Friday, December 7, 2018
by Allysen Schaaf
John said to the crowds that came out to be baptized by him, “You brood of vipers! Who warned you to flee from the wrath to come? Bear fruits worthy of repentance. Do not begin to say to yourselves, ‘We have Abraham as our ancestor’; for I tell you, God is able from these stones to raise up children to Abraham.
Even now the ax is lying at the root of the trees; every tree therefore that does not bear good fruit is cut
down and thrown into the fire.” And the crowds asked him, “What then should we do?” In reply he said to them, “Whoever has two coats must share with anyone who has none; and whoever has food must do
likewise.” Even tax collectors came to be baptized, and they asked him, “Teacher, what should we do?” He said to them, “Collect no more than the amount prescribed for you.” Soldiers also asked him, “And we, what should we do?” He said to them, “Do not extort money from anyone by threats or false accusation, and be satisfied with your wages.”
As the people were filled with expectation, and all were questioning in their hearts concerning John,
whether he might be the Messiah, John answered all of them by saying, “I baptize you with water; but one who is more powerful than I is coming; I am not worthy to untie the thong of his sandals. He will baptize you with the Holy Spirit and fire. His winnowing fork is in his hand, to clear his threshing floor and to gather the wheat into his granary; but the chaff he will burn with unquenchable fire.” So, with many other exhortations, he proclaimed the good news to the people.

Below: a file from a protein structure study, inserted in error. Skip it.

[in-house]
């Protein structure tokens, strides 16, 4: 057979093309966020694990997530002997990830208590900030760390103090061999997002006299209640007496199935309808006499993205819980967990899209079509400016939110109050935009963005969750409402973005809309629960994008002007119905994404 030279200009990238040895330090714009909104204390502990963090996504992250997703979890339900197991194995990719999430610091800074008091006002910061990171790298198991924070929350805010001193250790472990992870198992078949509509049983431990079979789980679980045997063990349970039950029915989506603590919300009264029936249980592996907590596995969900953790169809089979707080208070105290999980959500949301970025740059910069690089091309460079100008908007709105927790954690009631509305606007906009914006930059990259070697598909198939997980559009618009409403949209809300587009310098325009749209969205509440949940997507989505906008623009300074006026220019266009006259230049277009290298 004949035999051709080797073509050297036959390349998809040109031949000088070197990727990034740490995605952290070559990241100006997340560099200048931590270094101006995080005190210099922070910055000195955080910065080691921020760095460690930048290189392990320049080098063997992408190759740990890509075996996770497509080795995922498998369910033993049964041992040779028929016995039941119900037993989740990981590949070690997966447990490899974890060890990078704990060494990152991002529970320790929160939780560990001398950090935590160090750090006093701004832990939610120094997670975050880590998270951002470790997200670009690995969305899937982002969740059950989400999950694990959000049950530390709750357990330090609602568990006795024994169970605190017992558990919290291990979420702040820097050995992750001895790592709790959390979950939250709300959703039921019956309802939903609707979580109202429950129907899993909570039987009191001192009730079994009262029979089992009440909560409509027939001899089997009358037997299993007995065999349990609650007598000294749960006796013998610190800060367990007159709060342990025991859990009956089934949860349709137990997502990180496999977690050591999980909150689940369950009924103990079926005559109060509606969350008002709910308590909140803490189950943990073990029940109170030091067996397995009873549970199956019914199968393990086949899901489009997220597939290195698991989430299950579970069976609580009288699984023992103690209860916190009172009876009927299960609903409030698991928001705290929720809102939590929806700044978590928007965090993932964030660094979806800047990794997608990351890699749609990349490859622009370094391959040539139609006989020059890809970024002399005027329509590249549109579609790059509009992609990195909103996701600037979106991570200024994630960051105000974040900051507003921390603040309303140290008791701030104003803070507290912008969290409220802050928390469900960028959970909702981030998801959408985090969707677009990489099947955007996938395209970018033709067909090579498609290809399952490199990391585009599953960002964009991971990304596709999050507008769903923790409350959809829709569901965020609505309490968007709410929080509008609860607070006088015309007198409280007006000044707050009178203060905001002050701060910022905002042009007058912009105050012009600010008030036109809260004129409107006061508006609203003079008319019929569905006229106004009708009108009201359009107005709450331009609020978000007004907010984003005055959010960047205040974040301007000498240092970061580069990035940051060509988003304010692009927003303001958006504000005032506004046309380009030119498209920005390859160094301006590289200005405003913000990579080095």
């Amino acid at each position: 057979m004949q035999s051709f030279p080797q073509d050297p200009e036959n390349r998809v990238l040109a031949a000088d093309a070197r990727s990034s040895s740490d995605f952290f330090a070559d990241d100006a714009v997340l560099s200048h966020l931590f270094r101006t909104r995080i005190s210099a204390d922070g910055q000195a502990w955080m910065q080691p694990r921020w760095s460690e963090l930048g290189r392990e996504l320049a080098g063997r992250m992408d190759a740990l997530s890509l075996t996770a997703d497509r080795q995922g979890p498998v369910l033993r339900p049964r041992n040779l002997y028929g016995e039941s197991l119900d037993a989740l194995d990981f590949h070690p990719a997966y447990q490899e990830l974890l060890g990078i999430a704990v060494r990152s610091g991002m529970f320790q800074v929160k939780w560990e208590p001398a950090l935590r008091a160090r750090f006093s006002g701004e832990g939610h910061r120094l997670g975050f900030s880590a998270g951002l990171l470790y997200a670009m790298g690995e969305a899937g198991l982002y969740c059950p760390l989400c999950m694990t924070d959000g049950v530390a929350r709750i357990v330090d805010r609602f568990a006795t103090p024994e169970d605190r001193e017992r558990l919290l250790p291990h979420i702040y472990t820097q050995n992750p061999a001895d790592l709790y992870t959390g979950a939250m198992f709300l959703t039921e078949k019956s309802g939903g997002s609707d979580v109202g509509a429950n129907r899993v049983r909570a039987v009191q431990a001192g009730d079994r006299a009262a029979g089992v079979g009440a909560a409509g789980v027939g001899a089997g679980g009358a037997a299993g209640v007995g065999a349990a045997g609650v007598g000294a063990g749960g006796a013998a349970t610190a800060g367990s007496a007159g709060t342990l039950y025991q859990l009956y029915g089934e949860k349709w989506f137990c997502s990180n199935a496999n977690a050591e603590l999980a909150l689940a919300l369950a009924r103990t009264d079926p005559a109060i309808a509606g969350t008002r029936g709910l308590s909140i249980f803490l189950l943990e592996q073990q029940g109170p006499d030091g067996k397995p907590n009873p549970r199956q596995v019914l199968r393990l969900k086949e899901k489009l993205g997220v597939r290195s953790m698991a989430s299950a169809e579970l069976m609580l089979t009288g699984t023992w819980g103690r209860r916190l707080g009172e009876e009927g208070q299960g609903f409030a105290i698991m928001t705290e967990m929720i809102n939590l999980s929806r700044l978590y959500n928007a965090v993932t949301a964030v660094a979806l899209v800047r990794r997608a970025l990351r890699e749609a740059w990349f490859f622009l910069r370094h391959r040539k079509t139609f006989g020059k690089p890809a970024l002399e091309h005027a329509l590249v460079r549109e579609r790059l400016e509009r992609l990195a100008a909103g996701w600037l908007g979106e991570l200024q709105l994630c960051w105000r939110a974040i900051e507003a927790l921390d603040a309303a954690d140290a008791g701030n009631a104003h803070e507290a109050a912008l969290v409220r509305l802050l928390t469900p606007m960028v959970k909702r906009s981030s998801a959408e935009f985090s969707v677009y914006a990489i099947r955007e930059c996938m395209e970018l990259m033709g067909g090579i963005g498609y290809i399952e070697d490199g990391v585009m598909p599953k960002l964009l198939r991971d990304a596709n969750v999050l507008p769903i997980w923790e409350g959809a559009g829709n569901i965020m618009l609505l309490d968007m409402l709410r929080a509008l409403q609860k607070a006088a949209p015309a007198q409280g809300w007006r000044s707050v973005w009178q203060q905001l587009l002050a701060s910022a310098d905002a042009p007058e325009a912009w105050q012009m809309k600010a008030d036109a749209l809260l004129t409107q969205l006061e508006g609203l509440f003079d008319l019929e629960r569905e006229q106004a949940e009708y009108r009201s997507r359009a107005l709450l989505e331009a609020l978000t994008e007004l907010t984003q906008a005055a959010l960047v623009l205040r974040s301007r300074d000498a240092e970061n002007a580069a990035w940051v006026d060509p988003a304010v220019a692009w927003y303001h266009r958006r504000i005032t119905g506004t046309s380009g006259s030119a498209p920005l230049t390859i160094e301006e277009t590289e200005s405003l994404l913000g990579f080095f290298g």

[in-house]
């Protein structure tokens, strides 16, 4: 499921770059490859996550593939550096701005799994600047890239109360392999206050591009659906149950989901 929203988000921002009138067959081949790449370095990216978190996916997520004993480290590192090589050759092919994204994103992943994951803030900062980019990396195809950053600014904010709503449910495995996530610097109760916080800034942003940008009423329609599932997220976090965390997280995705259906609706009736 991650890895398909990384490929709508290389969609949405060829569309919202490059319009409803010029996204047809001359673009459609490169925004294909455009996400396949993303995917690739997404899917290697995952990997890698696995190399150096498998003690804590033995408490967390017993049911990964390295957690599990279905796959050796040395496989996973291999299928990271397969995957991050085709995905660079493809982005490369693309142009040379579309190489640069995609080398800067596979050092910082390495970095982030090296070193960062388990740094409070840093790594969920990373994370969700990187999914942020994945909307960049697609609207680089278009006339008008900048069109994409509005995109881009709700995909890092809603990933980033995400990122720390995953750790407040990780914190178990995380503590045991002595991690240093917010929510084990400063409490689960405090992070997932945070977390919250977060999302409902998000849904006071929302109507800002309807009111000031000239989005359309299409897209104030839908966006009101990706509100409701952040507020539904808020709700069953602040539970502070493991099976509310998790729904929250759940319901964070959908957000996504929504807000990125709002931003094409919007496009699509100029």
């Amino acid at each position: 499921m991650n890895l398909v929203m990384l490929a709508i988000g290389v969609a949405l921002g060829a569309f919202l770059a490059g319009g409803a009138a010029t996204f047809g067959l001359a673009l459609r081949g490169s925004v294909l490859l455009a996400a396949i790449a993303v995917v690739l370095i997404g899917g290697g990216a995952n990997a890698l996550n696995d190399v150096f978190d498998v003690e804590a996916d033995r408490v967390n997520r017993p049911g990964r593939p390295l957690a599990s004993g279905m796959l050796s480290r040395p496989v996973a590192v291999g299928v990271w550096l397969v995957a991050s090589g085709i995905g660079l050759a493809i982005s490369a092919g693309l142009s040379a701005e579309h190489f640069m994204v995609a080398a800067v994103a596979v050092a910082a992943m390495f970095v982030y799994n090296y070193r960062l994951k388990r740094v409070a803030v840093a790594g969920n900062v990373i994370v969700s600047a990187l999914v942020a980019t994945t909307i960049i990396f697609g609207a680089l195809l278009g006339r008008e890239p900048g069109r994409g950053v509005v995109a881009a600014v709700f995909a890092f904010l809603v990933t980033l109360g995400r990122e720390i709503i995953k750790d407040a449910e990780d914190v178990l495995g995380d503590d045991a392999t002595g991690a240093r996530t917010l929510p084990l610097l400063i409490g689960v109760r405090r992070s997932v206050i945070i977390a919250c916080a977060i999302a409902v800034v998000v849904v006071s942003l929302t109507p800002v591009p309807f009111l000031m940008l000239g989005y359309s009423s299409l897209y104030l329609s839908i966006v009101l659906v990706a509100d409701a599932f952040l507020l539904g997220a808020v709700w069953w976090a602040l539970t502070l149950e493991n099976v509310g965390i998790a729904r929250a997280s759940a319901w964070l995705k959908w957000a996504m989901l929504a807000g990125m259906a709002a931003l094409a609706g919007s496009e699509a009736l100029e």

Hymn 88: O Come, O Come, Emmanuel
At this point in December, the season of Advent has converged with the darkening days and colder
temperatures here in the United States. Add in the temptation to be at every party, the gifts we “need”
to buy and the “holly jolly” Christmas music playing everywhere and you’ve got a conflicting array of
When we sing the refrain, “Rejoice! Rejoice! Emmanuel shall come to thee, O Israel,” the minor tones
seem at odds with the light hearted Christmas music we hear on the radio. It seems like we should be
singing with joyful exclamation as we get ready for Jesus’ birth. However, the tone of this Advent hymn
leads us into a minor key that sings about a hope which has been promised but not yet been fulfilled.
We know Christ is coming, but it is not quite time to celebrate his birth. We know Christ is coming to
bring peace and joy, but we still have work to do here on earth to help make this a reality. Advent gives
us good news to look forward to but this lives in tension with the things in our lives and our world that
still feel exiled from the peace that the Savior promises to bring.
As we sing this Advent and pray for God to bind “All peoples in one heart and mind” and for “envy, strife
and discord” to cease, let us find comfort in the truth that we don’t have to be “there” yet. We can
reside in the discomfort, struggle and gloominess of the world and know that the day is coming when we
WILL rejoice. Christ comes to bring light INTO the darkness. So as the days darken and the hype of the
season tries to make us feel like we aren’t enough, let us remember God’s presence walking with us in
the darkness, leading us out of exile to a place where all the world is filled with “Heaven’s peace.”